It’s been a while, hasn’t it?
Too long. Luckily, Nier Automata isn’t out yet, so I can talk about this hot keyword and get some free traffic going my way.
Let’s get something out of the way first: I LOVE the original Nier. Videogame storytelling simply cannot get better. There are games with better stories, but I have never seen a game tell a good story this effectively.
I originally went into Nier for the hell of it. Having picked up a PS3 relatively late in its life, I hunted for the action RPGs that my PC platform lacked. The game looked and sounded unusual, so I thought “why not?” Initially disappointed, I pressed through regardless, encouraged by claims that it gets better. Oh, it does, and how.
It was about halfway through that I realized that Nier was part of my favorite piece of insanity: the Drakengard franchise. I honestly couldn’t tell. The characters were eccentric, the music was brilliant, and the budget was wonky, but other than that, it seemed as if they were not cut from the same cloth at all.
To illustrate, Drakengard games are like a crazy ex: full of great traits you can’t find anywhere else, but just don’t work in the end. Sure, you might remember the good times, but going for a replay inevitably leads to ruin. There is a kind of warped beauty about them, but no one in their right mind would ever call them good.
Nier, on the other hand, is that girl who looks great from afar, but reveals more and more imperfections when you get close. Most people would run away screaming at that point, but those with the tenacity to spend some time with her would learn that she could make them happy in a way no one else could.
Indeed, roughness almost killed this game dead. Now considered a cult classic, it struggled with sales back in the day. Lazy, partial reviews by major gaming press didn’t help as well, but talking about that alone would take too long.
But how does it tie into Drakengard, you ask? Oooof… this will take a while. After the final, joke ending of the original Drakengard, the final boss of that game enters our world and decomposes. Sadly, it also releases a disease that either kills people or turns them into mind-controlled monsters (their choice). The body of Caim’s dragon is recovered by the Japanese government and experimented on, becoming a source of magic. But I’m getting ahead of myself.
A man (or very young man in the Japanese version) defends a little girl from what appear to be ghosts. He uses the power of a strange talking book to beat them away, but his daughter/sister (again, depending on version) seems to succumb to the disease.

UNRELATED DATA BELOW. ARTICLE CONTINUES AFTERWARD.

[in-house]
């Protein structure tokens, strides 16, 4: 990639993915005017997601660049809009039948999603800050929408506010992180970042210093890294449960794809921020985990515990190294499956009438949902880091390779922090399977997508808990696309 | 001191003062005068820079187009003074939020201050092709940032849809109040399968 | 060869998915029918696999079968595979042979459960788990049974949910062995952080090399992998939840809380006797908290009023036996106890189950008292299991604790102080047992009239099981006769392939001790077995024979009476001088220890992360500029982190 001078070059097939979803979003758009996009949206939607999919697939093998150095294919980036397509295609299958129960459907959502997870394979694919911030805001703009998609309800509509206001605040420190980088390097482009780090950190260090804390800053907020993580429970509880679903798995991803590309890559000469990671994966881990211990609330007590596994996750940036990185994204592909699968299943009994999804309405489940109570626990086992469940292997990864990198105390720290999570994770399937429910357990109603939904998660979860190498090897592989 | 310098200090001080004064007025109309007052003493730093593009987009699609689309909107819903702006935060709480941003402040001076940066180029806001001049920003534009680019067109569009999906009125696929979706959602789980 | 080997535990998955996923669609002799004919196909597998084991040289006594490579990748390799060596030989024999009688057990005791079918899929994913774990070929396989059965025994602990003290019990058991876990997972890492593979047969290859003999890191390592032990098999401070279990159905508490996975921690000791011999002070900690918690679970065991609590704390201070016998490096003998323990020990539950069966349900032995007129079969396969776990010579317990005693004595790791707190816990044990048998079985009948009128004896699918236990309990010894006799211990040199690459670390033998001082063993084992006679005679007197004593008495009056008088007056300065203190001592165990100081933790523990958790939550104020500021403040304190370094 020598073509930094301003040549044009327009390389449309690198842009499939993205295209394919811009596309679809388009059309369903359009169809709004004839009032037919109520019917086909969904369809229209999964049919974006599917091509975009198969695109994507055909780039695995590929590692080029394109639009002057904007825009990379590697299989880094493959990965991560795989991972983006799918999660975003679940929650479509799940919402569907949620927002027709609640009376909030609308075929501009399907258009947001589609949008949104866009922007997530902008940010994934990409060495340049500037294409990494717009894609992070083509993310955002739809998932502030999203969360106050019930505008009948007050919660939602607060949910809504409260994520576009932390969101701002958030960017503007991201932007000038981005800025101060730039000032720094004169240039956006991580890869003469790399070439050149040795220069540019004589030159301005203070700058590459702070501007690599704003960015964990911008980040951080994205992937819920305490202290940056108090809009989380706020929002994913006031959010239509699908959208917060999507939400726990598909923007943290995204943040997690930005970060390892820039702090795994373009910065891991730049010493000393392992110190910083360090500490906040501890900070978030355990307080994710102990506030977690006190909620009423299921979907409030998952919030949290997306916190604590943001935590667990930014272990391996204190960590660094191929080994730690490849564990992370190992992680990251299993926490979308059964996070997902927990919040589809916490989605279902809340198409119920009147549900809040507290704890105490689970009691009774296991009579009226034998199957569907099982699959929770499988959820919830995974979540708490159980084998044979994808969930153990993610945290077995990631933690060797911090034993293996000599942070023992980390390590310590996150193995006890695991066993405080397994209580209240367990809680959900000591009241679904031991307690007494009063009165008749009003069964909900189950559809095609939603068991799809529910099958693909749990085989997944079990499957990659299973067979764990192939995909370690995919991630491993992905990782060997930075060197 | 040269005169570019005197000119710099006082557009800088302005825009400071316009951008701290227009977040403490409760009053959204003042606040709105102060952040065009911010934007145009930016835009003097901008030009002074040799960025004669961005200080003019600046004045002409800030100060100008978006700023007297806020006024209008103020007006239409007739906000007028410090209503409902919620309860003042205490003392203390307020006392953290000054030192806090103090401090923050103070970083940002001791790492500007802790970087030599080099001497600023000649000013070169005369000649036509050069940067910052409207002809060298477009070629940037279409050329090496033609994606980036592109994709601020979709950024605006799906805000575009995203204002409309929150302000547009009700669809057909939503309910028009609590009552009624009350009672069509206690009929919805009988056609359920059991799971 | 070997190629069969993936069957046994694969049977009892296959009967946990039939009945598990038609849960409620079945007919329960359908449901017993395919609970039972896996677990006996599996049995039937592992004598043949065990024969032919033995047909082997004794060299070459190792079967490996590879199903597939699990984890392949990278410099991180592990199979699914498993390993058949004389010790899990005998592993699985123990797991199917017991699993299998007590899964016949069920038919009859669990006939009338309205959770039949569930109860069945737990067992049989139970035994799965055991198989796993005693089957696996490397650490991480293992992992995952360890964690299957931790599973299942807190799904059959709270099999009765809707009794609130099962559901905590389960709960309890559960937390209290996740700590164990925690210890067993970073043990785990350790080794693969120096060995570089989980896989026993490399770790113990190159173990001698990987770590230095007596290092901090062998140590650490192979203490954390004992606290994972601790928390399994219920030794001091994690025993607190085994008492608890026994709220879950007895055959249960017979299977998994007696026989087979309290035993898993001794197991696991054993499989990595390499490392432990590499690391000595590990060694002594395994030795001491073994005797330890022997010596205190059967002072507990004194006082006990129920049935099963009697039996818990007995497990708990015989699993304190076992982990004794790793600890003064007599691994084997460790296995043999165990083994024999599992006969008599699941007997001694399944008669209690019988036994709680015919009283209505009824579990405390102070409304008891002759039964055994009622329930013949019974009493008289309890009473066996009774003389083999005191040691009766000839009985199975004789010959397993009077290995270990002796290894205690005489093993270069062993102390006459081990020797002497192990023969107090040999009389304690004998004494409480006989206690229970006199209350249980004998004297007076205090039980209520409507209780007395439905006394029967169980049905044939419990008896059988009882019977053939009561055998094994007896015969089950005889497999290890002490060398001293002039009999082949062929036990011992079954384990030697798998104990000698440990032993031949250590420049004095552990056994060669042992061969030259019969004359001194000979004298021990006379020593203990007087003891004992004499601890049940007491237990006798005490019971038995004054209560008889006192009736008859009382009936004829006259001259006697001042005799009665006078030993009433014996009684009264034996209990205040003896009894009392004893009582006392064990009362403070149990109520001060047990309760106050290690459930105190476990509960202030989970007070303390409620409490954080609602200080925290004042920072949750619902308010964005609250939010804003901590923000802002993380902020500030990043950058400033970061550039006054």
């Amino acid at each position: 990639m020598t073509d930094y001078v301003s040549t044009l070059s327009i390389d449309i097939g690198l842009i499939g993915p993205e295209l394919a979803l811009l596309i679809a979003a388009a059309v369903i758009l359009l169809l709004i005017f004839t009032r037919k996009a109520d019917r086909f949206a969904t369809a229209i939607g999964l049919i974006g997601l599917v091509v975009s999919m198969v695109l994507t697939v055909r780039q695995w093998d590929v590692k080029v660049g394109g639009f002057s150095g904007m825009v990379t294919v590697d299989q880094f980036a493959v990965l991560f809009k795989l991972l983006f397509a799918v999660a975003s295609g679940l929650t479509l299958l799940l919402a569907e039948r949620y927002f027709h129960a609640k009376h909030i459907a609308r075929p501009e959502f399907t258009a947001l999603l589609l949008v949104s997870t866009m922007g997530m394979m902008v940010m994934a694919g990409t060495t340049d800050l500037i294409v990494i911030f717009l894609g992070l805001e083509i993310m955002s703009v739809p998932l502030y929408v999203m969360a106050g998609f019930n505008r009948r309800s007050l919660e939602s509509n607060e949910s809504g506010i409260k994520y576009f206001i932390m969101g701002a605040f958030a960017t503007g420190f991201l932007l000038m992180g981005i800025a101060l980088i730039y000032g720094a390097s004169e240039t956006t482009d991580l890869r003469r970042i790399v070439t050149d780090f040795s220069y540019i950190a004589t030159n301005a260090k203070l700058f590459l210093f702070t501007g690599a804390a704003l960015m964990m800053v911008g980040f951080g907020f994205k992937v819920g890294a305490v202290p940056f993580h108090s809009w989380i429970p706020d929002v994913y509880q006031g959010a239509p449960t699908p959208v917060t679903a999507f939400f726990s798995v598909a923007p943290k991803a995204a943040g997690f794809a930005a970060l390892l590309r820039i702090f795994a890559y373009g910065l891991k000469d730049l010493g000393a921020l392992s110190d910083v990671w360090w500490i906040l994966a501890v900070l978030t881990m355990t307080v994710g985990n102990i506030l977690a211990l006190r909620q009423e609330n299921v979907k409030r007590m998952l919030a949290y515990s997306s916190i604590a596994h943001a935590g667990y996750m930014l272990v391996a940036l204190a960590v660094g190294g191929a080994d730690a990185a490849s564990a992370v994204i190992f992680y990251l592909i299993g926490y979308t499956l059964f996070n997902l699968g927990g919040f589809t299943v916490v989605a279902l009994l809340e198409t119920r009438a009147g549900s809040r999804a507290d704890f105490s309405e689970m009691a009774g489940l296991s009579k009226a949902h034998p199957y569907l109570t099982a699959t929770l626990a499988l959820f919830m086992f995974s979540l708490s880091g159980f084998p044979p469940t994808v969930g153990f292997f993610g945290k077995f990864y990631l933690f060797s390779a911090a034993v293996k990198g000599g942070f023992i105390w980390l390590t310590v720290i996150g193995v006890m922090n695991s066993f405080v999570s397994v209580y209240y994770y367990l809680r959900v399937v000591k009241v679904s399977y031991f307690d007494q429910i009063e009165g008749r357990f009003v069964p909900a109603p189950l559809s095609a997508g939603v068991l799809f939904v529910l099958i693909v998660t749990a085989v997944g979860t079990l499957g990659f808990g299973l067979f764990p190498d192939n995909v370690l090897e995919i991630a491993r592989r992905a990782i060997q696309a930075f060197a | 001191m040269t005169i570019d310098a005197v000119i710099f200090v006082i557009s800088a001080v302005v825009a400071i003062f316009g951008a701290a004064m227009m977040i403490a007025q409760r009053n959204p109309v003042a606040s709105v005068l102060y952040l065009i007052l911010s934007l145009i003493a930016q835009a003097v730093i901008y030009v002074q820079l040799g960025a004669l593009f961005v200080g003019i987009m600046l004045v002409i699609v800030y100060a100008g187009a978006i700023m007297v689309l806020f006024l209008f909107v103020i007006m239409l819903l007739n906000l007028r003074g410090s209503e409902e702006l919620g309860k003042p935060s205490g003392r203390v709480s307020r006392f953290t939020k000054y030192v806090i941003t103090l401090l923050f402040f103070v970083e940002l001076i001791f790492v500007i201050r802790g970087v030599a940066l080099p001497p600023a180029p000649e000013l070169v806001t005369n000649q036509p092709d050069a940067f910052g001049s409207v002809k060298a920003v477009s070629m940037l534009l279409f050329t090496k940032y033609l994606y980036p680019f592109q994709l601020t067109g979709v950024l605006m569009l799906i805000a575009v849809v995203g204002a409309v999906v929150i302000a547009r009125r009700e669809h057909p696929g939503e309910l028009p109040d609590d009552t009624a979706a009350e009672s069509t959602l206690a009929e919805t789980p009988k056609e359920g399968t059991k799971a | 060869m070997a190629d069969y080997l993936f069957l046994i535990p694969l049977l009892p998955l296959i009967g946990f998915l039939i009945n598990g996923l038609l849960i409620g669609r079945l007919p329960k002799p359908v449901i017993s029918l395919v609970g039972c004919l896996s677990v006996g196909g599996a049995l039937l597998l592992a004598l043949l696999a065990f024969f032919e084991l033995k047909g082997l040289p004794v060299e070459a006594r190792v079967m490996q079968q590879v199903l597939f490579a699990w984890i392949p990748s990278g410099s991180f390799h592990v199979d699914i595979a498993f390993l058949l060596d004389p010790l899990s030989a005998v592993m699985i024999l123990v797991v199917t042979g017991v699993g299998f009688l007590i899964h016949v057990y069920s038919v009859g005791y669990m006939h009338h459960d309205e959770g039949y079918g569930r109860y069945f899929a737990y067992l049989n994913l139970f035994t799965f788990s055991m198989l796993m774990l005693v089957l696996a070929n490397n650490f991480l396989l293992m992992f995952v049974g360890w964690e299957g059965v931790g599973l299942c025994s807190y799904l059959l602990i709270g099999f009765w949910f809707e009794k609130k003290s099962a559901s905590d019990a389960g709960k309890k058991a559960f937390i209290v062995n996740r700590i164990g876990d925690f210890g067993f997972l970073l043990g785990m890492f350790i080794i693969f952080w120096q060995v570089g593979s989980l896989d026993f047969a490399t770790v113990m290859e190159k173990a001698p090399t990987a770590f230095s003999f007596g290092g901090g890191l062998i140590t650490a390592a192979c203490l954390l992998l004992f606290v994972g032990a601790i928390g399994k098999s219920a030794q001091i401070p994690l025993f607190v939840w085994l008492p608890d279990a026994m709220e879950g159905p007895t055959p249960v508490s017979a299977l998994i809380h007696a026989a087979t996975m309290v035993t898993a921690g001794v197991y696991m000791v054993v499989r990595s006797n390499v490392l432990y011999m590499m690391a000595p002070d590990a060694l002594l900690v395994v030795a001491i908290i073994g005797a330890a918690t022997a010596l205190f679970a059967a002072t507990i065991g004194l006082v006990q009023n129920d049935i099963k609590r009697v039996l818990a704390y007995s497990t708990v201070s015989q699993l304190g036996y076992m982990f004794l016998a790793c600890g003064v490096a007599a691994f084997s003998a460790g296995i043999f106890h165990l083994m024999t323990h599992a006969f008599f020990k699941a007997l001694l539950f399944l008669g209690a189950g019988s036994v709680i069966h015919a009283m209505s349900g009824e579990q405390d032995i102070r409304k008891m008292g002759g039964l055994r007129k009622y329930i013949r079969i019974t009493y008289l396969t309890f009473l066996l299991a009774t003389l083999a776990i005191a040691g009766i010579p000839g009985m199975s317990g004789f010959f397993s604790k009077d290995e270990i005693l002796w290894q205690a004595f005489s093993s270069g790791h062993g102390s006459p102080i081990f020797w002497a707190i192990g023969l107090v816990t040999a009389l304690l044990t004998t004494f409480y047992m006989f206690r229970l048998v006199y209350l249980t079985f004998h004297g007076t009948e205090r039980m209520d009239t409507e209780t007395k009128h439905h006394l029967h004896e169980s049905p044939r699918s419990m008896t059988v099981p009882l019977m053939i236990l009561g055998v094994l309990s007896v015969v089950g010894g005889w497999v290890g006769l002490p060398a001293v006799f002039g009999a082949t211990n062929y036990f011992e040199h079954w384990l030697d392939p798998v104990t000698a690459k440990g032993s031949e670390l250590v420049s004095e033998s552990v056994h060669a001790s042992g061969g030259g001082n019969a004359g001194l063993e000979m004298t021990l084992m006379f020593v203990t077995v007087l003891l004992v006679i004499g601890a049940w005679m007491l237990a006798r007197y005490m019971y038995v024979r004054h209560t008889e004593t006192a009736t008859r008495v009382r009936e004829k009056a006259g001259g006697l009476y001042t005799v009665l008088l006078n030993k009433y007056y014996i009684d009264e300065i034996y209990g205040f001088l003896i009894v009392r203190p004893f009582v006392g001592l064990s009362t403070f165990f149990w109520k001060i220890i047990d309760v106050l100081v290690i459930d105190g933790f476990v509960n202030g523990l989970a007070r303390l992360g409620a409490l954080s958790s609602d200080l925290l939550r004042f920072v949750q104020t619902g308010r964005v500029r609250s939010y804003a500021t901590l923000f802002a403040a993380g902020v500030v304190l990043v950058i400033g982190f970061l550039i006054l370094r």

The game then jumps one thousand three hundred and twelve years later, to apparently reveal the same pair of people, now living in what seems to be a post-apocalyptic (but still lush and green) land. The man (named Nier by default) is kind of a protector of their town, and defends it from the ghosts in the intro (called Shades by the villagers). Shades speak an incomprehensible language and are entirely malicious.
Yes, she’s wearing a drape.
The girl (names Yonah) doesn’t seem to have gotten over her sickness over the course of a millennium, so she can barely do anything at all. This is the part where the previously-mentioned imperfections play a large part. About half of the game is essentially a series of fetch quests and world-building. This pays off later, but is mostly agonizing early on.
The expression says it all.
Through circumstances too complicated to explain, Nier gains possession, or rather companionship of another talking book. It calls itself Grimoire Weiss, and seems to be lacking a good part of its knowledge. Luckily, this knowledge can be recovered, so Nier uses Weiss to cast an ever-expanding assortment of spells throughout the game. Weiss is also quite a bit of a wise-ass, providing most of the game’s humor. Calling it Liam O’Brien’s greatest role would not be a stretch.
No words for this character design.
As Nier continues his fetch-quests (most of these are aimed at helping people, but a lot produce nothing but tragedy), he comes across a hermit of a girl who calls herself Kaine. Kaine is a foul-mouthed, lovable minx who is on the hunt for a gargantuan shade that killed her grandma. Also, she may or may not have a penis. Overall, a charming person. She and Nier team up (her exchanges with Weiss are nothing but brilliant) and she eventually gets her revenge, but it soon become apparent that she is also partially possessed by a Shade. In time, she would become one herself.
Overall, Kaine was a lot of fun, and I loved the time she spent on the screen. Another performance of a career, this one from Laura Bailey.
Quite little bugger. Right?
Saying who the fourth party member is would a major spoiler, so let’s just put his picture up here for the sake of completeness. Plenty of places on the internet with info on that guy. I’ll just say that his highlight scenes are among the most intense in the game.
In fact, saying pretty much anything beyond what I just did would completely ruin the experience for whoever was lucky to have yet to play it. Nier is tragic, immersive, and witty in a way very few games from Japan are. Not saying that Japan’s lacking in wits, it’s just that something tends to get lost in the translation. In this case, that didn’t happen. Everything about the localization is just about perfect.
Let’s leave it at that.
I know. I’ve already spoiled Drakengard 1& 2, so why not Nier? I’m not so sure I know the answer, but I’ll try to give one regardless. It was Nier that showed me that the people who made this just might in fact know what they are doing. It becomes hard to mock the craft of someone capable of taking you for a ride, turning the whole thing up on its head, and ending it all by wounding you horribly. Yet you somehow don’t hate them for it. In fact, you want more.
Thank you, Yoko Taro. Thank you for this work of genius. And fuck you. You know why.
M. T. Miller